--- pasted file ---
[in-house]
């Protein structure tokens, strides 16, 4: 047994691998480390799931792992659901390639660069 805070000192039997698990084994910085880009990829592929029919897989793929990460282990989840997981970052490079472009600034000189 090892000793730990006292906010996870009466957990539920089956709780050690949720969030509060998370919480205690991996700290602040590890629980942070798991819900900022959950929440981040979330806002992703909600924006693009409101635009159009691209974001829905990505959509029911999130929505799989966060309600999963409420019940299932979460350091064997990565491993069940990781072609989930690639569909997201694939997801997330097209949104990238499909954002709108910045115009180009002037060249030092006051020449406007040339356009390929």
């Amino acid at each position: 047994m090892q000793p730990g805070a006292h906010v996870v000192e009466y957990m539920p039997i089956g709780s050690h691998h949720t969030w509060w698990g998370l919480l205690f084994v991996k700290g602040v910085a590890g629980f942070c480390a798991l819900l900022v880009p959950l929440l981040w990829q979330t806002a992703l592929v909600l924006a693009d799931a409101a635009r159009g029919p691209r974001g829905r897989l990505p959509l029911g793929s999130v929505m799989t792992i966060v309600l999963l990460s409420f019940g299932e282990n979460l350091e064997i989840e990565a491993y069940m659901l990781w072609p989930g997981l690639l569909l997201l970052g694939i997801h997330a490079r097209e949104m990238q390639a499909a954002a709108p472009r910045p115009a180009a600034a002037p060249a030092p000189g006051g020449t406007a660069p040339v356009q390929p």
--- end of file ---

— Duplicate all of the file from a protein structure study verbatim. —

[in-house]
């Protein structure tokens, strides 16, 4: 047994691998480390799931792992659901390639660069 805070000192039997698990084994910085880009990829592929029919897989793929990460282990989840997981970052490079472009600034000189 090892000793730990006292906010996870009466957990539920089956709780050690949720969030509060998370919480205690991996700290602040590890629980942070798991819900900022959950929440981040979330806002992703909600924006693009409101635009159009691209974001829905990505959509029911999130929505799989966060309600999963409420019940299932979460350091064997990565491993069940990781072609989930690639569909997201694939997801997330097209949104990238499909954002709108910045115009180009002037060249030092006051020449406007040339356009390929």
């Amino acid at each position: 047994m090892q000793p730990g805070a006292h906010v996870v000192e009466y957990m539920p039997i089956g709780s050690h691998h949720t969030w509060w698990g998370l919480l205690f084994v991996k700290g602040v910085a590890g629980f942070c480390a798991l819900l900022v880009p959950l929440l981040w990829q979330t806002a992703l592929v909600l924006a693009d799931a409101a635009r159009g029919p691209r974001g829905r897989l990505p959509l029911g793929s999130v929505m799989t792992i966060v309600l999963l990460s409420f019940g299932e282990n979460l350091e064997i989840e990565a491993y069940m659901l990781w072609p989930g997981l690639l569909l997201l970052g694939i997801h997330a490079r097209e949104m990238q390639a499909a954002a709108p472009r910045p115009a180009a600034a002037p060249a030092p000189g006051g020449t406007a660069p040339v356009q390929p």